There are waves of feelings almost every retiree experiences as they transition from the work life to retirement. Some are positive feelings such as accomplishment and relief, while others are sad and filled with regret and boredom.
Some feelings are not popular and are rarely discussed in the open. These are sentiments not shared by everyone but nonetheless, experience by countless retirees.
Retiring alone can be emotionally challenging. Chances are you will end up feeling all alone and like no one care.
While such feelings may be easily dismissed since retirement is believed to be the ‘Promised Land’ when retiring alone, chances are you will be feeling down, unaccomplished, and all by yourself almost all the time.
The view of emotional distress after retirement may seem incomprehensible to those still in the workforce or those who have never had to endure retiring alone.
However, now more than ever before, more people are retiring alone only to end up dealing with a torrent of emotional challenges. On the other hand, work gives one self-worth, physical and mental fitness, a sense of belonging, as well as friendship.
After retirement, lack of friendships is the most detrimental part of the emotional challenger, especially for people with tons of work friends.
Most of these bonds were workplace and work functions related. In fact, chances are such friends never hang out after work and upon retirement, as with work, the social network is equally gone.
Feeling lonely can be furthered by downsizing, moving to a new neighborhood, or being the first among your friends to retire. But what can you do about the mental and emotional challenges of retiring alone?
To begin with, you must realize that you are not alone and that what you are experiencing is normal. Most people who have retired alone have shared a similar experience. You can find comfort by talking about your emotions and helping other retirees get through similar challenges.
You do not have to be in a rush to change things in your life.
It takes time to adjust to retirement, and as you proceed through it, you learn better ways to deal with the emotional challenges.
Take time to reflect on the feelings and experiences and devise healthy ways to manage them.
Be in control of your feelings. Instead of hoping that your friends and family will call, make the first move and reach out.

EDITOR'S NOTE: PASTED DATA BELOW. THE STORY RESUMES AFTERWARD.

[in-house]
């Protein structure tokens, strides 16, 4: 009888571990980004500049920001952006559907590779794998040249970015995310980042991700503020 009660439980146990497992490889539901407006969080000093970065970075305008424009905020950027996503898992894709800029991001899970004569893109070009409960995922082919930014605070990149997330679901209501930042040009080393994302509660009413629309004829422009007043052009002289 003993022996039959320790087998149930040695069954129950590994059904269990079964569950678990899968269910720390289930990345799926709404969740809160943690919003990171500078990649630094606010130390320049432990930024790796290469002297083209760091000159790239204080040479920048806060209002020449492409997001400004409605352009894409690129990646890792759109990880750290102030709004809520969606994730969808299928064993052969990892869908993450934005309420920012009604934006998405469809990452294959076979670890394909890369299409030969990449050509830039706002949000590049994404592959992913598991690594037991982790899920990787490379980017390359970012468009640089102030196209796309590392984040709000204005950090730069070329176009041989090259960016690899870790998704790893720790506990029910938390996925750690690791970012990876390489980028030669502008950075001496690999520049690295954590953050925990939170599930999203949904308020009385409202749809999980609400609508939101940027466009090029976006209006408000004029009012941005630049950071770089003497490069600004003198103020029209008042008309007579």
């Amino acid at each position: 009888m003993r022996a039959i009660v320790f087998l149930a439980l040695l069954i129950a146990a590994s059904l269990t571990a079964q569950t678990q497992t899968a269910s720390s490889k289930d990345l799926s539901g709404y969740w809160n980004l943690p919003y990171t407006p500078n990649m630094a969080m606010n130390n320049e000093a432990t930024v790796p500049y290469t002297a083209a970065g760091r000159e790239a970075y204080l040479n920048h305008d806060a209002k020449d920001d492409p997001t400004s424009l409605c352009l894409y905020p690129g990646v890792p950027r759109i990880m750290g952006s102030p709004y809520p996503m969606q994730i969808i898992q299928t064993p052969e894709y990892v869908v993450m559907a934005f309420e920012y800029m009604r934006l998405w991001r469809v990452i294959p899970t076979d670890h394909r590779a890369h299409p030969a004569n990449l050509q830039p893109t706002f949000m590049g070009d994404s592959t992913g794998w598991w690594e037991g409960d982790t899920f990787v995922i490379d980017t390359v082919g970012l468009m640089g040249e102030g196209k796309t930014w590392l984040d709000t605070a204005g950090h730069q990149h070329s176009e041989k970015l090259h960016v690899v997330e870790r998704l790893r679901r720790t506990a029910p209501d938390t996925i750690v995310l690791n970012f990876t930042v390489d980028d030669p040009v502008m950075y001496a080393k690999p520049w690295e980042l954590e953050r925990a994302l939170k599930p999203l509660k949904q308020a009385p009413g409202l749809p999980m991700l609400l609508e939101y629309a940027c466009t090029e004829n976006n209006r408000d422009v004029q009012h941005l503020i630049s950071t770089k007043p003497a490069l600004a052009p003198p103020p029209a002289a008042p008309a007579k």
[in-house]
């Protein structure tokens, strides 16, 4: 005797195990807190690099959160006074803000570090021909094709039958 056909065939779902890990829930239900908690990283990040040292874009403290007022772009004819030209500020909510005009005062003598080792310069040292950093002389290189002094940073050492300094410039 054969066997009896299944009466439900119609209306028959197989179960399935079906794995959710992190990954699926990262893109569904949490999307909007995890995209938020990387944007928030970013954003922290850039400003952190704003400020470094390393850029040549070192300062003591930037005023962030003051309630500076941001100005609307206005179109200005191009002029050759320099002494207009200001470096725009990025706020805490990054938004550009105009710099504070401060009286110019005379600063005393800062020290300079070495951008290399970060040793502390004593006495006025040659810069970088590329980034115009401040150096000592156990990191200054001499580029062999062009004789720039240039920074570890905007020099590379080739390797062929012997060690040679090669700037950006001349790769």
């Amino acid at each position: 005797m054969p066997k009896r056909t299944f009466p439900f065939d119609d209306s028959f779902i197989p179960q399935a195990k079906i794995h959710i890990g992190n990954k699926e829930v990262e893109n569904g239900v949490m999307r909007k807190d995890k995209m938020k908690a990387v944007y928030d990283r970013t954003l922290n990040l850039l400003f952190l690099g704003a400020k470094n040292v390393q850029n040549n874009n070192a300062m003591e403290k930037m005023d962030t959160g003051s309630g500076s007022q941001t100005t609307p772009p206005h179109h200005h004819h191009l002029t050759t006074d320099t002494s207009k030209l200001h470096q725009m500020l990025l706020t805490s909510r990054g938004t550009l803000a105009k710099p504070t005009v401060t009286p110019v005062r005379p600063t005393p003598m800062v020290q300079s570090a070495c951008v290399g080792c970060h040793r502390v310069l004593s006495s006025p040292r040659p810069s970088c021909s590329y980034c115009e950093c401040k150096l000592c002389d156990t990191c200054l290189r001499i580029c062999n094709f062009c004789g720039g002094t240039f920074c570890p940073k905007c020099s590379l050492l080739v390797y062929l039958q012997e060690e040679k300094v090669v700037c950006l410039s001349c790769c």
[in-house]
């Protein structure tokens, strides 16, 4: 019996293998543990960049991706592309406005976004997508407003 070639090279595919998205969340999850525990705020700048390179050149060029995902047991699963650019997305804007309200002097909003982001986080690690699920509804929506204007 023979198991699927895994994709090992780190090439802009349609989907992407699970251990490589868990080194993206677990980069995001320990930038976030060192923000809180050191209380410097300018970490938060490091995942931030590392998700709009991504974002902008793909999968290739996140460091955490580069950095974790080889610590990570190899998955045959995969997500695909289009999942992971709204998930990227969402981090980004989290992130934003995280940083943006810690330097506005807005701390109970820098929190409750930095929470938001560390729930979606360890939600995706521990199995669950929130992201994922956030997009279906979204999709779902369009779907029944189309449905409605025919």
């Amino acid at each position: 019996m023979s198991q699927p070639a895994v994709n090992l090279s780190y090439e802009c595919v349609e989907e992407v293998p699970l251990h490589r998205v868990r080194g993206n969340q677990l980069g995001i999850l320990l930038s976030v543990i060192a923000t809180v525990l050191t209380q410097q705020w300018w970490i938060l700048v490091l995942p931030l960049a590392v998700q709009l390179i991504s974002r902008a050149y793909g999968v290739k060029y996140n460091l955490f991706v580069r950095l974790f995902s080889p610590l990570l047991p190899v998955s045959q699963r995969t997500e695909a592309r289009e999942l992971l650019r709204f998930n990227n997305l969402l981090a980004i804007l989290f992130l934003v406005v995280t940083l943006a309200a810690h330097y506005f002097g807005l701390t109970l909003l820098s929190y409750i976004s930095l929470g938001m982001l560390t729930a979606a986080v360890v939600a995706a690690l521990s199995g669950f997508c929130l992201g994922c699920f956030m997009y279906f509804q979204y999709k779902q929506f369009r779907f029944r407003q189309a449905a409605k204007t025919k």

Sign up for yoga classes or volunteer opportunities. Strive to stay productive!
Most people experience these emotional challenges, which make it paramount to, not only to identify them but to share their experiences and solutions. Here are a few ways to deal with the emotional challenges of retiring alone.
Take on activities that you enjoy
With all the free time, do the things that thrill you the most in life. Volunteer at a local organization or take your hobby to a new level. The idea is to stay active in finding meaning in your new life after work. Being busy helps you get your mind off the loneliness in your heart.
Expand your relationships
Having worked for several decades now, it is possible that most of your friendships were work-related. While keeping in touch with your former workmates is a great idea, you should consider developing new relationships. Part of maintaining your well-being as well as staying connected depends on nurturing friendships.
Include loved ones in your pre-retirement plan
Retirement gives you plenty of time to spend with your loved ones and as such, you should include them in your pre-retirement plans. Talk to them about the things you would like to do after retirement and see how you can support each other.
Stick to a financial plan
Retiring alone is hard enough and failing to plan your finances will make it worse. In fact, having a solid financial plan is among the best ways of being emotionally prepared for a transition to life after retirement. Take advantage of a financial advisor or retirement calculator to get you going.
With proper preparation, any change can be exciting. Plan for a fulfilling retirement by preparing your mind for emotional adjustment that comes with it. Devise strategies for taking these challenges head-on.
After retiring from your job, chances are you will find yourself missing the interaction with your colleagues and customers, even those who made you mad most of the time. This explains why making new connections is recommended.
Retiring alone is a rising statistic across the globe. Besides the emotional trauma and symptoms associated with isolation, retiring alone means putting up with depression, loneliness, and sadness. In worst cases, isolation after retirement can lead to health complications that could lead to early death.
It is clear to see why socializing and avoiding isolation is important.
A recent study by the Bureau of Labor Statistics found that singles aged 65 and above spend an average of 10.1 waking hours alone every day.
The sure way to avoid loneliness is to be in charge of your social life. Take advantage of opportunities that allow you to socialize and make it a regular routine. Examples of local options can be available at the local church, library, senior center, and many more.
Programs to consider joining include book clubs, voluntary activities, cooking club or music and sporting activities. Do not limit social interactions to opportunities with seniors only. Spending time with youngsters can equally be an enriching experience.
For most retirees, working gave meaning to their lives and in their new life, they might feel the need to contribute to the society. Fortunately, there are tons of options for retirees where they can engage in helping local communities.
Above are a few ideas that you should consider as you prepare for life after retirement to help deal with the emotional challenges of retiring alone.